Premier League 2019/20: Chelsea vs Burnley – tactical analysis
With every passing game, the presence of Liverpool seems to grow stronger. On the flip side, almost every historically “reliable” club continues to slip in form and that has created a battle near the fourth place.
Chelsea had an exhilarating start to the season – one that slowed down after the international break. However, with recent victories against Tottenham Spurs and Arsenal, it has boosted the Pensioner’s confidence as they looked to claim the fourth place as theirs.
Burnley, meanwhile, has had to contend with three straight losses that have left them too close to the relegation battles. In the past few seasons, Burnley has successfully come to Stamford Bridge and taken points away from the Blues. The Clarets looked to do the same in this exciting Premier League game.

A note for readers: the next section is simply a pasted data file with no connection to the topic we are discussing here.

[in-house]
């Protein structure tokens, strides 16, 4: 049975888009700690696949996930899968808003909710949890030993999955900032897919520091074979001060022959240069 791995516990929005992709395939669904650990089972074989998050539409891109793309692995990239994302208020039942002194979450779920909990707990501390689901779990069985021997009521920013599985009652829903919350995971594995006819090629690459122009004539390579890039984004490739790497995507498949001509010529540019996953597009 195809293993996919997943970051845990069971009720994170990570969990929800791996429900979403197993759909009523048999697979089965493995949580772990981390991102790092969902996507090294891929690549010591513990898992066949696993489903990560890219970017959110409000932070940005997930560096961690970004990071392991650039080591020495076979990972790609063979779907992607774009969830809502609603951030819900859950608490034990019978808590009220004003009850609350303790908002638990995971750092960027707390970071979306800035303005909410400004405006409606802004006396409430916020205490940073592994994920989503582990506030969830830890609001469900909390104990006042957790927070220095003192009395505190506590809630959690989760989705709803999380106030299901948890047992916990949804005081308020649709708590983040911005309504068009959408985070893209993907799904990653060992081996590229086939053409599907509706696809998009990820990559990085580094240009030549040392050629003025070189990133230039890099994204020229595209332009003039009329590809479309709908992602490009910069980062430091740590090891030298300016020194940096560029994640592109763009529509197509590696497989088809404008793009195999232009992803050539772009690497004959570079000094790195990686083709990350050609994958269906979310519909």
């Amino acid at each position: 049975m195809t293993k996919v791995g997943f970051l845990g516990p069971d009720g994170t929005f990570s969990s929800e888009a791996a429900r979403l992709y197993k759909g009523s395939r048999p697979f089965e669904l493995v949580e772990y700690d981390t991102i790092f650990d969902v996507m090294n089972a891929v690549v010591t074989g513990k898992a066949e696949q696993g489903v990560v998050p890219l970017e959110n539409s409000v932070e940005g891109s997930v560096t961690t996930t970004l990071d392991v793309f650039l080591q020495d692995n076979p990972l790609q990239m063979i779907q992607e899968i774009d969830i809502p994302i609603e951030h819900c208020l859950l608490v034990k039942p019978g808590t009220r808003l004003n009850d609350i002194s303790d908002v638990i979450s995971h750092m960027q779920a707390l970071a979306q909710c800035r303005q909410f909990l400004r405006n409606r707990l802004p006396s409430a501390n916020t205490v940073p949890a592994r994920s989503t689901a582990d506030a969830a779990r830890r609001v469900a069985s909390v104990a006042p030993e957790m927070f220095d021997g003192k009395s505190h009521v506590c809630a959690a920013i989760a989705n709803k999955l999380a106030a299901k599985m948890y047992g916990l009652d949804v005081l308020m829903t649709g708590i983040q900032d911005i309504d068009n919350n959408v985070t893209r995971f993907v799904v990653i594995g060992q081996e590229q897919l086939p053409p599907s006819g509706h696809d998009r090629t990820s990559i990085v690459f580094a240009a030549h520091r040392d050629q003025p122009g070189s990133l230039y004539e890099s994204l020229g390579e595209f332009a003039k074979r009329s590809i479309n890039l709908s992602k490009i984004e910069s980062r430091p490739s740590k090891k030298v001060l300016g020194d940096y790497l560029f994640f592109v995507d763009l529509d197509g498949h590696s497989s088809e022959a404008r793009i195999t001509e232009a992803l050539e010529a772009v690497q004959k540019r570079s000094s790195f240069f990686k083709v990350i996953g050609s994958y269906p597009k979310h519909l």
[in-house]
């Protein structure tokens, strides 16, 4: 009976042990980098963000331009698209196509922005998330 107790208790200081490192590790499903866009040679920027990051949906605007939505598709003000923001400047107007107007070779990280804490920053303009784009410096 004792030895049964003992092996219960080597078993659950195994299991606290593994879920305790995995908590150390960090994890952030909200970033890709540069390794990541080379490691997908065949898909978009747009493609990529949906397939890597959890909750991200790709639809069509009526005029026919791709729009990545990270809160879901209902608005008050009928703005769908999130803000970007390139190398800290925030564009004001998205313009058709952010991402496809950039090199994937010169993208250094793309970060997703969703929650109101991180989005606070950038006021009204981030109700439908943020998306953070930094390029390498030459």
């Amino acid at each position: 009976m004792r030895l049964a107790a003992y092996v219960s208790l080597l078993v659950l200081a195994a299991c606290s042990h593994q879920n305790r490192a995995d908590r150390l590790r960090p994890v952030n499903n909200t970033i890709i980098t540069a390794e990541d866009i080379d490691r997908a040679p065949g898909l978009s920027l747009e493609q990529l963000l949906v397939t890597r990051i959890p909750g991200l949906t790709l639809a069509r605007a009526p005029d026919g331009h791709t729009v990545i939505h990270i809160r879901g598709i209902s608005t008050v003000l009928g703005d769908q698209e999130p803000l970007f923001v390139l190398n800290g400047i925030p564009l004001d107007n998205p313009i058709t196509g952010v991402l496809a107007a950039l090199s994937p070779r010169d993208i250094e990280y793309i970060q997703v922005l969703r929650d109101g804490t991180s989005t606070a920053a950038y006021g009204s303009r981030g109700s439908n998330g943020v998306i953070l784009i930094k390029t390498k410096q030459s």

Chelsea manager Frank Lampard made two changes to the Blues side that drew 1-1 to Brighton & Hove Albion. N’golo Kanté sustained an injury that allowed the introduction of centre-midfielder Ross Barkley to take his place. In the front line, American Christian Pulisic also sustained an injury which allowed youngster Callum Hudson-Odoi to stake his place as the right-winger for Chelsea.
Burnley manager Sean Dyche made three changes to his side that lost 2-1 to Aston Villa. Right-back Phil Bardsley made way for Matthew Lowton. Wide midfielder Robert Brady was replaced by Aaron Lennon. Finally, in the forward line, Ashley Barnes sustained a groin injury which allowed Jeff Hendrick a place in the starting eleven.
Chelsea’s midfield helps them break Burnley’s low-block
One of the Blues’ strong points has been their midfield. Blessed with adequate amounts of physicality and technical precision, Chelsea’s midfield has made the Pensioners tick all season.
It is also where Chelsea has the most depth in the squad and, in this match, Lampard chose to utilize the depth against Burnley. With Kanté out and Mateo Kovačić on the bench, we saw a new midfield – one that hadn’t been tested.